Here’s a quickie but a goodie, since there are lots and lots of magazines, small presses, contests and other opportunities for publication out there. Cara asks:
Would getting a book or two published with a small press such as a religious press hurt your chances in getting an agent?
Getting published with a small press won’t hurt your chances at getting an agent, as long as it’s not a small press that you, yourself, founded to be your self-publishing or vanity project. It won’t necessarily increase your chances, though, either, because some small presses have looser quality controls than the larger publishers do, and a published book from one of them might sometimes hold less clout than a book from the Big Six. But everybody starts somewhere, and not only are small presses accessible to beginning writers, they also provide opportunities and take unagented submissions.
The above advice holds true for magazines and contests, too. Unless you’ve been published in a really, really prestigious magazine or have won a really prestigious contest (magazines that come to mind: Highlights, Cricket, any glossy available on national newsstands; literary magazines that impress: Glimmertrain, Paris Review, Atlantic Monthly, New Yorker; contests that are good to win: anything held by one of the large publishers themselves, where you won a publishing contract, Pushcart Prize, had your work selected for a The Best American… anthology (Nonrequired Reading is my favorite), etc.), then you aren’t really catching my eye either way.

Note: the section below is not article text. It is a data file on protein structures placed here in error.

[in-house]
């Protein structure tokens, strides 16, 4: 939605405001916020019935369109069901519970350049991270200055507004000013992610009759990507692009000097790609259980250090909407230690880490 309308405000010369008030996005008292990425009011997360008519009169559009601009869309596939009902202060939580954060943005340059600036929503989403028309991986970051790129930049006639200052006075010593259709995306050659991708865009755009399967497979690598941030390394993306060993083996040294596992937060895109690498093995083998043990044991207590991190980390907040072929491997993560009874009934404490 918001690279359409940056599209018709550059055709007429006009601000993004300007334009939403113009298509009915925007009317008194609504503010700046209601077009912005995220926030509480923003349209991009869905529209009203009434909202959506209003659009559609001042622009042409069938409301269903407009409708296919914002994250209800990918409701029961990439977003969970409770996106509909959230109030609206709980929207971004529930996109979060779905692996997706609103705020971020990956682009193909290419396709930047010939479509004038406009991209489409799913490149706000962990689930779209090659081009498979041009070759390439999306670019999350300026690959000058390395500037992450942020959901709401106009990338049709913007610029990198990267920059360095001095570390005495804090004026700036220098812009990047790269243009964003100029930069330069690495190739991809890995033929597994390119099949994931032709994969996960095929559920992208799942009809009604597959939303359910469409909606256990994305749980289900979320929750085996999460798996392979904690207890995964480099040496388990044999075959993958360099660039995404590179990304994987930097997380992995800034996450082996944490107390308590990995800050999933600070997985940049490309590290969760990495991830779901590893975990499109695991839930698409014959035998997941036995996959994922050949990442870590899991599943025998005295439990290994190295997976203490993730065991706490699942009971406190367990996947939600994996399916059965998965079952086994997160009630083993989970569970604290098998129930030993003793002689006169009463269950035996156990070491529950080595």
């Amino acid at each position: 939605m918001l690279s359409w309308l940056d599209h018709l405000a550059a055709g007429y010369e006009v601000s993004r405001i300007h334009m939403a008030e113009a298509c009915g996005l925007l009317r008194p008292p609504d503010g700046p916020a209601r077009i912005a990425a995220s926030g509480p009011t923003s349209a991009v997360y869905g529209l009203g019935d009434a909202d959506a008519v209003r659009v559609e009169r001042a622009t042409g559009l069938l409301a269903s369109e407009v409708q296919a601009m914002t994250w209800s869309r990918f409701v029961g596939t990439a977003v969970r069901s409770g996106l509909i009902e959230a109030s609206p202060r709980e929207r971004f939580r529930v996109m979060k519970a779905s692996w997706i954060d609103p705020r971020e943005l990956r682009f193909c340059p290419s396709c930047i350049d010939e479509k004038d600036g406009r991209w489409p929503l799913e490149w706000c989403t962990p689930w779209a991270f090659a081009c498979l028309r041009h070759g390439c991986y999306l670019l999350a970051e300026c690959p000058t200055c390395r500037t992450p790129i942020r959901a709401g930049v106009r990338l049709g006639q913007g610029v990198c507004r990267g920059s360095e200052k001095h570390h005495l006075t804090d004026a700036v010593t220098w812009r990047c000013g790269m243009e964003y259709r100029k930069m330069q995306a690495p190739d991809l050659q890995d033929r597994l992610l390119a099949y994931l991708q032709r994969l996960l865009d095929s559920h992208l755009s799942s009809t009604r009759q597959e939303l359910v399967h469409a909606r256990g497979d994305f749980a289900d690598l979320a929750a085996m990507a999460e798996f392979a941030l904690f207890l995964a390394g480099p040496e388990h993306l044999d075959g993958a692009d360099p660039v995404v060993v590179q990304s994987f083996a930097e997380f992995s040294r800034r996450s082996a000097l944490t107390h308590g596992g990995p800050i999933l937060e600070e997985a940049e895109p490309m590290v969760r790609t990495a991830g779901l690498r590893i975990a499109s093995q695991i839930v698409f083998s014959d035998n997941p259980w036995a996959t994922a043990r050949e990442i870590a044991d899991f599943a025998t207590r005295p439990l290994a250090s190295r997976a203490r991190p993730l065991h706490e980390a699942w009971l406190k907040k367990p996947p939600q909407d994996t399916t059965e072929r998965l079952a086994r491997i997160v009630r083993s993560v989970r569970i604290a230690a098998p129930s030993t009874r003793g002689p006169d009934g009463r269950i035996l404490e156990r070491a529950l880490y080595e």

You can list your credits, sure. Do realize, though, that some places that publish writers have lower standards than others, and that’s just a fact of life. So if you win the $10 Olive Garden Gift Certificate Grand Prize at the Podunk Literary Festival, you could list it, of course, but it will not get my attention the way a clip from Highlights will. The competition at a larger national magazine or contest is much more fierce and editors can seek out the best of the best, not just pick the most “readable” entry out of a slow drizzle of submissions.
Now, I did bring up something in my first paragraph that lots of writers are curious about: self-publishing. It’s something agents think a lot about, since new “alternative publishing” methods and models are cropping up all the time. It’s not something I’m ready to tackle on the blog just yet, though, because it is such a controversial issue and because it’s still very much in flux.
At every conference I go to, there’s at least one question about self-publishing, whether it comes up in person or on an agent panel. If you are lucky enough to see me during this moment in a live situation, when I’m actually forced to talk about self-publishing to a crowd of conference-goers, you will see the elusive… the hilarious… “I’m-Reading-Something-Bad Face of Awkwardness” that I discussed earlier. But since this is my blog and nobody is staring at me, eager for answers, I’m going to gracefully tiptoe around the issue until I have the perfect post on it.